Q: As a non-mining node, what do I need to do?

Download the latest version of the Ethereum client, which is listed in the table above.

Q: As a miner, what should I do?

First, download the latest version of your Ethereum client. Then, you need to manually set the gas limit target to twice the current value. This is because once the London upgrade is deployed, the block size will be doubled, and EIP-1559 will keep the block capacity about 50% full. This can be achieved through JSON-RPC on all clients that provide mining compatible with the mainnet, without restarting your node.

For example, if you set the block size to 15m gas before the London upgrade, you will need to set the gas limit to 30m to keep the average number of transactions per block consistent. If you do not modify the gas limit target at block 12 965 000, you will start to reduce your block size in the network. The following table provides specific APIs for each client, which you need to update your gas limit target.

Ethereum mainnet "London" upgrade announcement

Note: Nethermind, Erigon and EthereumJS currently do not support mining on the Ethereum mainnet.

Q: What if I am a miner or node operator and do not participate in the upgrade?

If you are using the Ethereum client but do not upgrade to the latest version (listed above), your client will synchronize the blockchain data before the fork after the upgrade. You will be stuck on an incompatible chain that follows the old rules, and you will not be able to send ETH or operate on the upgraded Ethereum network.

Q: What does it mean to upgrade the network on Ethereum?

The network upgrade means a change in the underlying protocol of Ethereum and the creation of new rules to improve the system. The decentralized nature of the blockchain system makes network upgrades more difficult. The smooth progress of the blockchain network upgrade requires collaboration and communication with the community and various Ethereum client developers to make the transition smooth.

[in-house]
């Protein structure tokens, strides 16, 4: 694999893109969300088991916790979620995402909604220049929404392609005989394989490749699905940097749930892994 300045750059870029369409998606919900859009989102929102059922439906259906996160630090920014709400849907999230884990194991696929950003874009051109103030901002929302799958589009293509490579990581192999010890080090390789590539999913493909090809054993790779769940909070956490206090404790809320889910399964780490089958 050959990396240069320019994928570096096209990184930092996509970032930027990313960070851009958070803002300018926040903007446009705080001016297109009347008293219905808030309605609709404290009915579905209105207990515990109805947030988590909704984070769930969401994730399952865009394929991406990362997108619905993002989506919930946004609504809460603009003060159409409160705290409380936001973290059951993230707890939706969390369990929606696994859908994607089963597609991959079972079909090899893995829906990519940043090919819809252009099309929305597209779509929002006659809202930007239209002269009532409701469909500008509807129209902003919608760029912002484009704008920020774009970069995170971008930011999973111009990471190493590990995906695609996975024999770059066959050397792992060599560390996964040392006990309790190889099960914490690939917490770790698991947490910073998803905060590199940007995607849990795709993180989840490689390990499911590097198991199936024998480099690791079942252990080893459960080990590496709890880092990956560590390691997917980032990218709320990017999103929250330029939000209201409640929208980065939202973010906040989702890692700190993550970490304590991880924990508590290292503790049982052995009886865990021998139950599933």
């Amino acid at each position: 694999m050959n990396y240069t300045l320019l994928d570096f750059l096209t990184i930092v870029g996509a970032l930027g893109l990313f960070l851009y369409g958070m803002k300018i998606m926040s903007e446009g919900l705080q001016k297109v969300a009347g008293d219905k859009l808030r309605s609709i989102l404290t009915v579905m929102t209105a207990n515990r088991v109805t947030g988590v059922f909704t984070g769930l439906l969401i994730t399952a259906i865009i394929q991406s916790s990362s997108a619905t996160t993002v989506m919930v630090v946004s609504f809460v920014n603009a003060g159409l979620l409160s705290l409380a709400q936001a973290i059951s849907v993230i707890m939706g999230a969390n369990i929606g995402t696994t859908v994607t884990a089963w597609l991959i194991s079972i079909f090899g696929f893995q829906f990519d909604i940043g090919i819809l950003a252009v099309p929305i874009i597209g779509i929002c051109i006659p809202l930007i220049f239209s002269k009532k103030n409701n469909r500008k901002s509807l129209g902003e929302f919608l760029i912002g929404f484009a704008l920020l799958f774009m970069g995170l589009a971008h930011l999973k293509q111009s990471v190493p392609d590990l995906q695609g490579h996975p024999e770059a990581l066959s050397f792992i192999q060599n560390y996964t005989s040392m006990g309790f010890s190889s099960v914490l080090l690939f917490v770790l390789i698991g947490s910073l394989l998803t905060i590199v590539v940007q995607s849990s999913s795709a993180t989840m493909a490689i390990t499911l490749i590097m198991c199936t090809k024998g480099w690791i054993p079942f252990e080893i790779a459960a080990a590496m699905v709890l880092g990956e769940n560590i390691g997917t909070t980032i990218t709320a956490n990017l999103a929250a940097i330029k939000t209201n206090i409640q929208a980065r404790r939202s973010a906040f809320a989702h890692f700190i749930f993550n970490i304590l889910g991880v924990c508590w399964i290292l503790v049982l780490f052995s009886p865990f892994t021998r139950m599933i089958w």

Q: What will happen during the network upgrade process?

When the community reaches a consensus on which changes need to be included in the upgrade, these changes to the protocol will be written to various Ethereum clients, such as geth, Erigon, Besu, and Nethermind. The protocol change will be initiated at a specific block height. Any node that has not been upgraded to the new rules will be abandoned on the old chain, and the old chain will continue to retain the previous rules.

Q: Why is it “London”?

After the upgrade in Istanbul, we ran out of network upgrade names we decided on. Someone suggested that we name the city where the Devcon was held, so we used it. Berlin is the city hosting Devcon 0, and the next upgrade will be the city hosting Devcon 1-London.


Special thanks to everyone who participated in the research, planning, implementation, testing, repair, retesting, deployment, stress testing, and any other form of helping the London deployment in the London upgrade???

There is also Benjamin Davies who provides a cover image!


This is a new and evolving high-tech field. If readers choose to implement the recommendations in this article and continue to participate, please make sure you fully understand the impact of your choice. Readers should be aware of the risks involved, including but not limited to risks such as unexpected bugs, and readers are requested to bear the risks alone. This article and its recommendations are not any form of sales, nor does it provide any form of guarantee, including but not limited to anything related to the Ethereum network or the Ethereum client mentioned here.

Geth Exodus Cluster (v1.10.5) excerpt

Geth client’s instructions on London upgrade changes:

  • This version contains the block height of the mainnet starting block for the London hard fork. (#23176)
  • As with all previous fork-related versions, we added an overload flag to set the startup block. This flag is temporary and will be deleted after the mainnet fork block is successfully launched. (#22822, #22972)